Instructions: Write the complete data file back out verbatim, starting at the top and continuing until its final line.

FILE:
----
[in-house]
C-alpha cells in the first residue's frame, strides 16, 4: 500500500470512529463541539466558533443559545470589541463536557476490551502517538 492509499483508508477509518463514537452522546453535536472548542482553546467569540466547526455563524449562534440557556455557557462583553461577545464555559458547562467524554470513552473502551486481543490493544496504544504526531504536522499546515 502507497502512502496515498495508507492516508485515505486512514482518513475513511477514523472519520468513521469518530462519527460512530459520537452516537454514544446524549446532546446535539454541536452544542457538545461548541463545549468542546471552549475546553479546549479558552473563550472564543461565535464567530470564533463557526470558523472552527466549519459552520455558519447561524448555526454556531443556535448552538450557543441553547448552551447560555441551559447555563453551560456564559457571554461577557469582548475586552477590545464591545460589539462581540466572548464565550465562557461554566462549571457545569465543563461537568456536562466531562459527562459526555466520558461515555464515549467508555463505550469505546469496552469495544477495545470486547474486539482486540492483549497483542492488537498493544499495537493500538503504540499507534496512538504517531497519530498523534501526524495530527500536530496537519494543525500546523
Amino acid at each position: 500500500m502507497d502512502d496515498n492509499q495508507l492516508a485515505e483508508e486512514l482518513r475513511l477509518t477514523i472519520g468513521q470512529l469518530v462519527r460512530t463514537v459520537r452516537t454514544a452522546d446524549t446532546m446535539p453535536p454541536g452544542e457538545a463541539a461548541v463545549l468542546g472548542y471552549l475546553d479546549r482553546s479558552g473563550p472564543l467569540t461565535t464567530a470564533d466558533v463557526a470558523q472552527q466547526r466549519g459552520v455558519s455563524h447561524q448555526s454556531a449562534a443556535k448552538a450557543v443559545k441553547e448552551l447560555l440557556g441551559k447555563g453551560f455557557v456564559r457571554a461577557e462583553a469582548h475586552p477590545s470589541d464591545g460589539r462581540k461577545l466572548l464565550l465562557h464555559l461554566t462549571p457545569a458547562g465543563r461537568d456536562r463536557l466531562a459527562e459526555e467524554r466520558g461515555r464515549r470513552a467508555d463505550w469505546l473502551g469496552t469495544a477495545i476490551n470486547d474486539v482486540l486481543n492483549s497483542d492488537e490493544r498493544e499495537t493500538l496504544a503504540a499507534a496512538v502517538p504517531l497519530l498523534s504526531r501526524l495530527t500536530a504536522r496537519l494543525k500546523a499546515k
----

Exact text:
[in-house]
C-alpha cells in the first residue's frame, strides 16, 4: 500500500470512529463541539466558533443559545470589541463536557476490551502517538 492509499483508508477509518463514537452522546453535536472548542482553546467569540466547526455563524449562534440557556455557557462583553461577545464555559458547562467524554470513552473502551486481543490493544496504544504526531504536522499546515 502507497502512502496515498495508507492516508485515505486512514482518513475513511477514523472519520468513521469518530462519527460512530459520537452516537454514544446524549446532546446535539454541536452544542457538545461548541463545549468542546471552549475546553479546549479558552473563550472564543461565535464567530470564533463557526470558523472552527466549519459552520455558519447561524448555526454556531443556535448552538450557543441553547448552551447560555441551559447555563453551560456564559457571554461577557469582548475586552477590545464591545460589539462581540466572548464565550465562557461554566462549571457545569465543563461537568456536562466531562459527562459526555466520558461515555464515549467508555463505550469505546469496552469495544477495545470486547474486539482486540492483549497483542492488537498493544499495537493500538503504540499507534496512538504517531497519530498523534501526524495530527500536530496537519494543525500546523
Amino acid at each position: 500500500m502507497d502512502d496515498n492509499q495508507l492516508a485515505e483508508e486512514l482518513r475513511l477509518t477514523i472519520g468513521q470512529l469518530v462519527r460512530t463514537v459520537r452516537t454514544a452522546d446524549t446532546m446535539p453535536p454541536g452544542e457538545a463541539a461548541v463545549l468542546g472548542y471552549l475546553d479546549r482553546s479558552g473563550p472564543l467569540t461565535t464567530a470564533d466558533v463557526a470558523q472552527q466547526r466549519g459552520v455558519s455563524h447561524q448555526s454556531a449562534a443556535k448552538a450557543v443559545k441553547e448552551l447560555l440557556g441551559k447555563g453551560f455557557v456564559r457571554a461577557e462583553a469582548h475586552p477590545s470589541d464591545g460589539r462581540k461577545l466572548l464565550l465562557h464555559l461554566t462549571p457545569a458547562g465543563r461537568d456536562r463536557l466531562a459527562e459526555e467524554r466520558g461515555r464515549r470513552a467508555d463505550w469505546l473502551g469496552t469495544a477495545i476490551n470486547d474486539v482486540l486481543n492483549s497483542d492488537e490493544r498493544e499495537t493500538l496504544a503504540a499507534a496512538v502517538p504517531l497519530l498523534s504526531r501526524l495530527t500536530a504536522r496537519l494543525k500546523a499546515k